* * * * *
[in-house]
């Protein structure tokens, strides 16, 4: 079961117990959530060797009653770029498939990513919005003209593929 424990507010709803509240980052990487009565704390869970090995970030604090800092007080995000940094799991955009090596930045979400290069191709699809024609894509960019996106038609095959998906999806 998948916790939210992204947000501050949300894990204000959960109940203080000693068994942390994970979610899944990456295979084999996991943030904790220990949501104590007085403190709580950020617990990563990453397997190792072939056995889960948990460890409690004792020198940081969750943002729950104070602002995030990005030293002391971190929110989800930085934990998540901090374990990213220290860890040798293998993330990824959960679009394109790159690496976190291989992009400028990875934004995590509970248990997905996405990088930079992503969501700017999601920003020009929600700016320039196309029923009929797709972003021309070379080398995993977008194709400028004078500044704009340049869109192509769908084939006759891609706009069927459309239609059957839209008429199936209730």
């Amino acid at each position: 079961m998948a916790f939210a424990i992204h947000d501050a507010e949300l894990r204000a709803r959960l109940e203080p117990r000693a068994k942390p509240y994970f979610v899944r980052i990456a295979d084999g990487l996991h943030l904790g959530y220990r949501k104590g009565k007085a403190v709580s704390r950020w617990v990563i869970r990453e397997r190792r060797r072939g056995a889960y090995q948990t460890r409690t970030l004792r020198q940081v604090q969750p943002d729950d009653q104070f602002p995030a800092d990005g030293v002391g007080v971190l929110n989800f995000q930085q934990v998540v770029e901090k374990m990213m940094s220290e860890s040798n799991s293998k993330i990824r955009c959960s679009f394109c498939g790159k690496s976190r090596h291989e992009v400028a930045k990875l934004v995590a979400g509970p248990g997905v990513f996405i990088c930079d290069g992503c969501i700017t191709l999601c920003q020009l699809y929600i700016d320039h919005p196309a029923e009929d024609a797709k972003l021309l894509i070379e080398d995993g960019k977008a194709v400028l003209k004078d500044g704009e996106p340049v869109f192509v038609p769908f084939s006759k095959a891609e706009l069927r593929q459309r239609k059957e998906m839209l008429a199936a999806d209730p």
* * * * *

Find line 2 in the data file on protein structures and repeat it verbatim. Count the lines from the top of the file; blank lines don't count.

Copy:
């Protein structure tokens, strides 16, 4: 079961117990959530060797009653770029498939990513919005003209593929 424990507010709803509240980052990487009565704390869970090995970030604090800092007080995000940094799991955009090596930045979400290069191709699809024609894509960019996106038609095959998906999806 998948916790939210992204947000501050949300894990204000959960109940203080000693068994942390994970979610899944990456295979084999996991943030904790220990949501104590007085403190709580950020617990990563990453397997190792072939056995889960948990460890409690004792020198940081969750943002729950104070602002995030990005030293002391971190929110989800930085934990998540901090374990990213220290860890040798293998993330990824959960679009394109790159690496976190291989992009400028990875934004995590509970248990997905996405990088930079992503969501700017999601920003020009929600700016320039196309029923009929797709972003021309070379080398995993977008194709400028004078500044704009340049869109192509769908084939006759891609706009069927459309239609059957839209008429199936209730």